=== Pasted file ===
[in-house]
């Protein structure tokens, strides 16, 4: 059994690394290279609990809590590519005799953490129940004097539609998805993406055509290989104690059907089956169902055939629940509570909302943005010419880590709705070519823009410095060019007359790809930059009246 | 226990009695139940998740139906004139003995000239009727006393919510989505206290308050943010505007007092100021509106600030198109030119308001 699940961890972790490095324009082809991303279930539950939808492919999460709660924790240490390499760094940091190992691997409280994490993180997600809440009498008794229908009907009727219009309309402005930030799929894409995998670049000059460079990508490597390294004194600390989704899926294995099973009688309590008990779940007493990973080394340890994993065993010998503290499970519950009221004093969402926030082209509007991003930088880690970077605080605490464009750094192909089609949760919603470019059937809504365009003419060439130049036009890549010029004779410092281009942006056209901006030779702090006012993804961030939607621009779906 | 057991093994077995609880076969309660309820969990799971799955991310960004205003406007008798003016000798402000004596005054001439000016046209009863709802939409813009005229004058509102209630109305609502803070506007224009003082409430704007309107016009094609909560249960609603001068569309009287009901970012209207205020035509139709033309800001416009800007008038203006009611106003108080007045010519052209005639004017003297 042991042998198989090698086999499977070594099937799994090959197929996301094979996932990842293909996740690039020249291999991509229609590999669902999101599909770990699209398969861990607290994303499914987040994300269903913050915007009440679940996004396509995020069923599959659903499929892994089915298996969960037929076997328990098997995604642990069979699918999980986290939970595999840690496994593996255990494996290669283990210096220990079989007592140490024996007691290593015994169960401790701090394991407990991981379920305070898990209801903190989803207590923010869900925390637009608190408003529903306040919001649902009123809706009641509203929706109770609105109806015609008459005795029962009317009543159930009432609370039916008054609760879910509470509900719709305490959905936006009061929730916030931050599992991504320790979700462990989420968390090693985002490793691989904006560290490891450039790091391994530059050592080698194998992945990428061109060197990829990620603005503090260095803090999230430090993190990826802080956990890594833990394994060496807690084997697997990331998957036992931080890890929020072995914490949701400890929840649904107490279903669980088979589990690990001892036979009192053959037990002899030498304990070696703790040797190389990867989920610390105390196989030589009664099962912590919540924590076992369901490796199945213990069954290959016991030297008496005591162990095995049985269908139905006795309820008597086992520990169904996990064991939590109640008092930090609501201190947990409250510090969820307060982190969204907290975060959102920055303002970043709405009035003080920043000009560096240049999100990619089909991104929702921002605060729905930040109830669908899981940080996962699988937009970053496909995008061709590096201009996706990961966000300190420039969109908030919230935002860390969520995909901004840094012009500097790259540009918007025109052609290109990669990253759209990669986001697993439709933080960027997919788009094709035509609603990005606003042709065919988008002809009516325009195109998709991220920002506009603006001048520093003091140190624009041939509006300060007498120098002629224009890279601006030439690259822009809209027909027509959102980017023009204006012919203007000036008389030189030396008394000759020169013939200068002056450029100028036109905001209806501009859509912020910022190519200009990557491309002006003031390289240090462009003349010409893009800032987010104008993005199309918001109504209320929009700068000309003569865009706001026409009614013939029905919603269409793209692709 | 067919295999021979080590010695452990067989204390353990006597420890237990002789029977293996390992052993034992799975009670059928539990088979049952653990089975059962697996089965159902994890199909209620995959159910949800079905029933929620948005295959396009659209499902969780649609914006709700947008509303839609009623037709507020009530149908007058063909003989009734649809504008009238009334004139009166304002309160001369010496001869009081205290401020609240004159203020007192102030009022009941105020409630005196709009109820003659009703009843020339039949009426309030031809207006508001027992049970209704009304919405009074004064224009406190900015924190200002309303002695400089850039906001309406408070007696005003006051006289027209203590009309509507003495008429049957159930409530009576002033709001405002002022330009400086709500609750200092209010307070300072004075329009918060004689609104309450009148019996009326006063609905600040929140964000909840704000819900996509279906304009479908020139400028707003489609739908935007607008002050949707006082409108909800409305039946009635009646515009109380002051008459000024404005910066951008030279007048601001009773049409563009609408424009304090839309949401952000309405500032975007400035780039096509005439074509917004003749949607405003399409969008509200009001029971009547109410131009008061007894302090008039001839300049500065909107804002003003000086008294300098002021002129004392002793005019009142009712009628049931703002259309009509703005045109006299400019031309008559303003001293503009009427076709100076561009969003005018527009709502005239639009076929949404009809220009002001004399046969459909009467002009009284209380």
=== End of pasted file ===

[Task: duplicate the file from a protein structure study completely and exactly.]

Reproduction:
[in-house]
């Protein structure tokens, strides 16, 4: 059994690394290279609990809590590519005799953490129940004097539609998805993406055509290989104690059907089956169902055939629940509570909302943005010419880590709705070519823009410095060019007359790809930059009246 | 226990009695139940998740139906004139003995000239009727006393919510989505206290308050943010505007007092100021509106600030198109030119308001 699940961890972790490095324009082809991303279930539950939808492919999460709660924790240490390499760094940091190992691997409280994490993180997600809440009498008794229908009907009727219009309309402005930030799929894409995998670049000059460079990508490597390294004194600390989704899926294995099973009688309590008990779940007493990973080394340890994993065993010998503290499970519950009221004093969402926030082209509007991003930088880690970077605080605490464009750094192909089609949760919603470019059937809504365009003419060439130049036009890549010029004779410092281009942006056209901006030779702090006012993804961030939607621009779906 | 057991093994077995609880076969309660309820969990799971799955991310960004205003406007008798003016000798402000004596005054001439000016046209009863709802939409813009005229004058509102209630109305609502803070506007224009003082409430704007309107016009094609909560249960609603001068569309009287009901970012209207205020035509139709033309800001416009800007008038203006009611106003108080007045010519052209005639004017003297 042991042998198989090698086999499977070594099937799994090959197929996301094979996932990842293909996740690039020249291999991509229609590999669902999101599909770990699209398969861990607290994303499914987040994300269903913050915007009440679940996004396509995020069923599959659903499929892994089915298996969960037929076997328990098997995604642990069979699918999980986290939970595999840690496994593996255990494996290669283990210096220990079989007592140490024996007691290593015994169960401790701090394991407990991981379920305070898990209801903190989803207590923010869900925390637009608190408003529903306040919001649902009123809706009641509203929706109770609105109806015609008459005795029962009317009543159930009432609370039916008054609760879910509470509900719709305490959905936006009061929730916030931050599992991504320790979700462990989420968390090693985002490793691989904006560290490891450039790091391994530059050592080698194998992945990428061109060197990829990620603005503090260095803090999230430090993190990826802080956990890594833990394994060496807690084997697997990331998957036992931080890890929020072995914490949701400890929840649904107490279903669980088979589990690990001892036979009192053959037990002899030498304990070696703790040797190389990867989920610390105390196989030589009664099962912590919540924590076992369901490796199945213990069954290959016991030297008496005591162990095995049985269908139905006795309820008597086992520990169904996990064991939590109640008092930090609501201190947990409250510090969820307060982190969204907290975060959102920055303002970043709405009035003080920043000009560096240049999100990619089909991104929702921002605060729905930040109830669908899981940080996962699988937009970053496909995008061709590096201009996706990961966000300190420039969109908030919230935002860390969520995909901004840094012009500097790259540009918007025109052609290109990669990253759209990669986001697993439709933080960027997919788009094709035509609603990005606003042709065919988008002809009516325009195109998709991220920002506009603006001048520093003091140190624009041939509006300060007498120098002629224009890279601006030439690259822009809209027909027509959102980017023009204006012919203007000036008389030189030396008394000759020169013939200068002056450029100028036109905001209806501009859509912020910022190519200009990557491309002006003031390289240090462009003349010409893009800032987010104008993005199309918001109504209320929009700068000309003569865009706001026409009614013939029905919603269409793209692709 | 067919295999021979080590010695452990067989204390353990006597420890237990002789029977293996390992052993034992799975009670059928539990088979049952653990089975059962697996089965159902994890199909209620995959159910949800079905029933929620948005295959396009659209499902969780649609914006709700947008509303839609009623037709507020009530149908007058063909003989009734649809504008009238009334004139009166304002309160001369010496001869009081205290401020609240004159203020007192102030009022009941105020409630005196709009109820003659009703009843020339039949009426309030031809207006508001027992049970209704009304919405009074004064224009406190900015924190200002309303002695400089850039906001309406408070007696005003006051006289027209203590009309509507003495008429049957159930409530009576002033709001405002002022330009400086709500609750200092209010307070300072004075329009918060004689609104309450009148019996009326006063609905600040929140964000909840704000819900996509279906304009479908020139400028707003489609739908935007607008002050949707006082409108909800409305039946009635009646515009109380002051008459000024404005910066951008030279007048601001009773049409563009609408424009304090839309949401952000309405500032975007400035780039096509005439074509917004003749949607405003399409969008509200009001029971009547109410131009008061007894302090008039001839300049500065909107804002003003000086008294300098002021002129004392002793005019009142009712009628049931703002259309009509703005045109006299400019031309008559303003001293503009009427076709100076561009969003005018527009709502005239639009076929949404009809220009002001004399046969459909009467002009009284209380």